If the game is chaotic and aggressive early on, that payback could be far too late - your team might already be in trouble and down on kills and towers. If you'd have got that Drum of Endurance instead, it may just have made the difference in some of those decisive early fights and ganks.

Quick info on farming items we haven't discussed yet:

Helm of the Dominator



The primary usage of this item is not the lifesteal (although that helps) but the ability to dominate a creep and use it to stack camps (including ancients) for you.

While good support players can and should be routinely stacking camps, they have other responsibilities and cannot always be available to do this. Even then, they can only realistically be doing one at a time unless they have special abilities and/or strong micro.

There's three main things to consider here:

i) That your hero has a way of quickly farming stacks. If you have to beat them up individually, it can be difficult and time consuming to take ancients. Items like Battle Fury or abilities like Flak Cannon, Elder Dragon Form, Split Shot or Great Cleave can get the job done.

ii) That lifesteal is useful on your hero.

iii) That your team can maintain map control for long enough for you to farm them. Big stacks are a great source of farm for the opposition too.

Radiance



A huge radius of burn damage that doesn't even require you to attack or do anything except walk through the area you want to farm. It's good on two kinds of hero - ones with great survivability skills, and illusions. It's a strong team fight aura, especially against Blink Daggers.

The most common use of Radiance is on illusion heroes like Naga Siren and Phantom Lancer, who can then use the burn aura to farm/push/etc without even being present. As you can imagine, this can become incredibly effective as you can farm multiple lanes and the jungle, potentially at the same time.

It's also picked up sometimes by tanky heroes like Spectre and for use on Lone Druid's bear.

It has two major issues - first of all, you need to try to buy it early to maximise the value for both farming and fighting. The scaling is quite limited. The other is that it's extremely expensive, and the buildup requires you to buy an extremely expensive 3800 gold item early on.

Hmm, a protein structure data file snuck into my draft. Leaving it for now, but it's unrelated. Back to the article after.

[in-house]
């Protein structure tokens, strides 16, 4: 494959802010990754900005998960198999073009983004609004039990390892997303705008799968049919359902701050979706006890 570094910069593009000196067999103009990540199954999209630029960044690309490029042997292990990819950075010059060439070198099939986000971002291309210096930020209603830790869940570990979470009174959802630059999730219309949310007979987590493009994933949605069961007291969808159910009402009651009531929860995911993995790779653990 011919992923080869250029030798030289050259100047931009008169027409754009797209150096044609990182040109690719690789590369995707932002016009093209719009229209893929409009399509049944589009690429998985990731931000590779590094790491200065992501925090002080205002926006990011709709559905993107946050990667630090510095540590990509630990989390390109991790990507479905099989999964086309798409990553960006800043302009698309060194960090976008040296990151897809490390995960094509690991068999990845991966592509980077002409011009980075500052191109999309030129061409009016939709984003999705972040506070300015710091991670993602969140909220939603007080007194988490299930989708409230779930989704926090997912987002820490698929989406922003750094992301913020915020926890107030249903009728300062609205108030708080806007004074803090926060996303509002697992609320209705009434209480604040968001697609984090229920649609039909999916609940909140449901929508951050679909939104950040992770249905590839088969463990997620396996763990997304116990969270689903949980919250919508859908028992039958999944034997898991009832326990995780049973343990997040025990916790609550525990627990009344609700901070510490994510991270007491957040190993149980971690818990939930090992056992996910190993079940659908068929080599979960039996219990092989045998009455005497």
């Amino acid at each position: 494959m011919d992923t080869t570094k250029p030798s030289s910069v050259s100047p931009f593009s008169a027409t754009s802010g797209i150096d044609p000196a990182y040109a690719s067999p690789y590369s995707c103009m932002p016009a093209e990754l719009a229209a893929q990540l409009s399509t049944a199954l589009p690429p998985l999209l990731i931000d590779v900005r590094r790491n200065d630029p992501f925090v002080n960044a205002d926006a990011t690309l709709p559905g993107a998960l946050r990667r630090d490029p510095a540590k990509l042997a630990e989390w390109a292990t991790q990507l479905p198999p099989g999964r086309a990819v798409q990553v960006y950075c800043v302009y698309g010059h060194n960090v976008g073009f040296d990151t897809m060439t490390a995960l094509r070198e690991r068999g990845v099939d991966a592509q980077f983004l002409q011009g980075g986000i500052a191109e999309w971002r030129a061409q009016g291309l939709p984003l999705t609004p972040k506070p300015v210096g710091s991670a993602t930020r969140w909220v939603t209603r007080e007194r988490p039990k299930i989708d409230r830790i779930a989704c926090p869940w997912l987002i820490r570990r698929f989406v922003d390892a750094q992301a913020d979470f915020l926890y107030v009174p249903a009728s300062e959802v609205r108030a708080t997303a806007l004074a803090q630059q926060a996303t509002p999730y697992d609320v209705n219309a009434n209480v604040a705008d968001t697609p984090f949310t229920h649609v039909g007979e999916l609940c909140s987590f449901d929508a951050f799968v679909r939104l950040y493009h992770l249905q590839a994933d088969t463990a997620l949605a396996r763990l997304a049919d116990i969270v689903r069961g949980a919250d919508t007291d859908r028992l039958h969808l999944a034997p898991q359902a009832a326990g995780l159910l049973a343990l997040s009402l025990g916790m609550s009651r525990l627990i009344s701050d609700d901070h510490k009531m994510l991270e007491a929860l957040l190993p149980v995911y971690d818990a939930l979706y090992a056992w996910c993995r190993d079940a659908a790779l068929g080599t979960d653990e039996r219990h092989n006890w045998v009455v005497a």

Maelstrom



One of the cheaper farming items, which also has some utility in fights due to the bursts of extra magic damage. This gives it more balance than some of the alternatives, but it tends to be slower in terms of pure farming speed on many heroes. Maelstrom also offers nothing but damage and attack speed, so you have to bring your own sustain to the party, or focus more on pushing/farming lanes.

Maelstrom offers a static amount of damage, so it's really important to have sufficient attack speed to get a reliable amount of procs. Abilities like Focus Fire fit really well with it.

Items and Support heroes

With low farming priority and less gold to play with, support heroes have a different set of challenges compared to cores. Supports will usually be unable to afford expensive items unless things are going really well (or really late), so bang for buck is the key factor at work.

Get the stuff you really need in order to do your job. If you're being blown up instantly in fights and ganks, add some HP or other protection so you survive long enough to get your key skills off. Look for the cheap options and work within your budget. Sure, a Heart of Tarrasque or Octarine Core would be great for your survivability, but you might have to make do with a Bracer or Urn of Shadows.

While some support heroes do need key equipment to help them function in situations like team fights, it's also very important that you factor in the needs of your team. Items like Medallion of Courage, Solar Crest and Glimmer Cape can actively help your cores fight and survive dangerous situations.